We are very interested in hearing from parents of implanted children so the information can be shared.
Thanks to all of you who wrote in for this newsletter. I am
certain your letter will help someone else. Implant Center Coming
to Missoula, MT
I received a letter from Dr. Peter Von Doersten stating that he is setting up practice in Missoula, Montana in September and would like to begin a Cochlear Implant program.
If you are interested in more information you can contact him
at the following address after September 1.
Rocky Mountain Eye and Ear Center
700 W. Kent Ave.
Missoula, MT 59801
If you have friends in the Montana area that have put off getting an implant because the "Implant Centers are too far away" tell them they now have one in their area.
Virginia Mason Expands Their Cochlear Implant Program
[Following is a press release received from Suzanne Quigley, Ph.D. of Virginia Mason]
"In the last newsletter, Virginia Mason Medical Center (VMMC) announced the expansion of their pediatric cochlear implant program to include the Clarion device. Now VMMC is pleased to announce that the adult cochlear implant program has also expanded to include the Clarion cochlear implant system.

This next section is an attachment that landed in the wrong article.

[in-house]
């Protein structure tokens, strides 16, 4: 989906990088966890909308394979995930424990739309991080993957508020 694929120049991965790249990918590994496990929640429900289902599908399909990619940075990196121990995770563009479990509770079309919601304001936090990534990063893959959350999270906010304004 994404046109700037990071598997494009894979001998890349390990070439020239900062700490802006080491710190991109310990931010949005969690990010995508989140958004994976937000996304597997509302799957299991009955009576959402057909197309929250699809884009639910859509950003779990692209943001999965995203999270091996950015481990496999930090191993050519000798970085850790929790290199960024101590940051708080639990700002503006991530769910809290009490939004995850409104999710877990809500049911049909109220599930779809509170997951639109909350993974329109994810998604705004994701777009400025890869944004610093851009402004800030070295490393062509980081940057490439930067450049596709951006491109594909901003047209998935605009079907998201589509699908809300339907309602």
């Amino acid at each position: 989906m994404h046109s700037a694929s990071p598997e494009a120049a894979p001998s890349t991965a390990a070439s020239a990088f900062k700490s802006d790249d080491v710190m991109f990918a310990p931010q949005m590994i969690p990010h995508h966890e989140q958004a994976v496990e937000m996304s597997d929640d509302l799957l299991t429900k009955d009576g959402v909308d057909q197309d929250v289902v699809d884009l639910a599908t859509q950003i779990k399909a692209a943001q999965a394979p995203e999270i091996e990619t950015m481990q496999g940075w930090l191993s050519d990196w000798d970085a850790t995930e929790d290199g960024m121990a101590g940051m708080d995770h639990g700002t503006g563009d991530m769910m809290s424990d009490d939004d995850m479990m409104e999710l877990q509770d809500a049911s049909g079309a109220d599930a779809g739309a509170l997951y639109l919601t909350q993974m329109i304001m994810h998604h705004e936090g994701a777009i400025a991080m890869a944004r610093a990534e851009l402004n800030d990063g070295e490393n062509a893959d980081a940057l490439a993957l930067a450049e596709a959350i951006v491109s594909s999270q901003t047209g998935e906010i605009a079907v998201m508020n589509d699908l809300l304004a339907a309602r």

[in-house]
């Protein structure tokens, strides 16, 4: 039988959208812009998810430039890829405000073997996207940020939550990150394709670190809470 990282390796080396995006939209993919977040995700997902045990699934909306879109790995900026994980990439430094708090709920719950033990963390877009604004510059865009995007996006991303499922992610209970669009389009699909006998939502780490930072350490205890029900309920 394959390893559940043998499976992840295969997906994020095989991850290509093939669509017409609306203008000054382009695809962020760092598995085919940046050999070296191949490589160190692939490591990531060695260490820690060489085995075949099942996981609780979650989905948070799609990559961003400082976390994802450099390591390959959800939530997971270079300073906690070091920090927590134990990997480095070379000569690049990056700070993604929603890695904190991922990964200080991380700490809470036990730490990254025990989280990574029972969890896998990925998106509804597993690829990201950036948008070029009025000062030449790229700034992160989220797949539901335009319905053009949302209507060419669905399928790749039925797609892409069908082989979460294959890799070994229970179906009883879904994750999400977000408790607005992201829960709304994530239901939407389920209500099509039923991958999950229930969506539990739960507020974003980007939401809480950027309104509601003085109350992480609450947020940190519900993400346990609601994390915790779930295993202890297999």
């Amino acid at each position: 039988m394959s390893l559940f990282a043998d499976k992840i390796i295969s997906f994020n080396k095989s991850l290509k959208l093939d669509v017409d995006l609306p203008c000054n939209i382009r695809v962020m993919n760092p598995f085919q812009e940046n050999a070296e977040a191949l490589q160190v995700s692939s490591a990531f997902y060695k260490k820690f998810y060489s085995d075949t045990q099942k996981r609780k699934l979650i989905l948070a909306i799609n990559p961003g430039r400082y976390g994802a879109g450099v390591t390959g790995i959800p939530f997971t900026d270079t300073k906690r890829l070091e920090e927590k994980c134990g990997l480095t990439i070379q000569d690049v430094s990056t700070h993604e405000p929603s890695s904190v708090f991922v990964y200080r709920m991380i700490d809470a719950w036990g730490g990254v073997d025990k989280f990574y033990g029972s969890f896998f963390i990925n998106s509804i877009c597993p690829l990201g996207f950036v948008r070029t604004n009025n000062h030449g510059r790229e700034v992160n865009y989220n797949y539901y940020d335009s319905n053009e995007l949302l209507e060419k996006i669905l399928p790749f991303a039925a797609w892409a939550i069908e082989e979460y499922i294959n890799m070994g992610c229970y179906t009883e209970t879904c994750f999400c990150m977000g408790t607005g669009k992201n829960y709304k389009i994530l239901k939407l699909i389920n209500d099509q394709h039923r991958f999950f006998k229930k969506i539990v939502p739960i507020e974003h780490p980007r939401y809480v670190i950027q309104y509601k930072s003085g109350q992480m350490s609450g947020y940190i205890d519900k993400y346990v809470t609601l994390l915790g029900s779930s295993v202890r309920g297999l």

"The Pacific Northwests largest implant center,
VMMC has been invited to participate in the Adult Clinical Trials
now underway for determining the safety and efficacy of the 1.2
Clarion device. This means that VMMC is the only implant center
in western Washington to offer evaluation, surgery, and
postoperative programming for both the Clarion and Nucleus
cochlear implant systems for adults and children.
"For more information or to schedule an appointment call 206-223-8802."
Mark your calendar for June 28-30, 1997 for the National CICI Convention. It will be held in Sturbridge, Massachusetts. I have never been in that part of the country so have already marked my calendar. I hope we can have a very large turnout from the Pacific Northwest.
If you have never been to a national convention, you have missed an opportunity to meet other implantees from around the nation. If you are a parent, it is your opportunity to meets other parents and share the joys and frustrations you face.
National CICI members receives a discount registration fee. So, if you are not a member of CICI, check out the CICI Membership Information.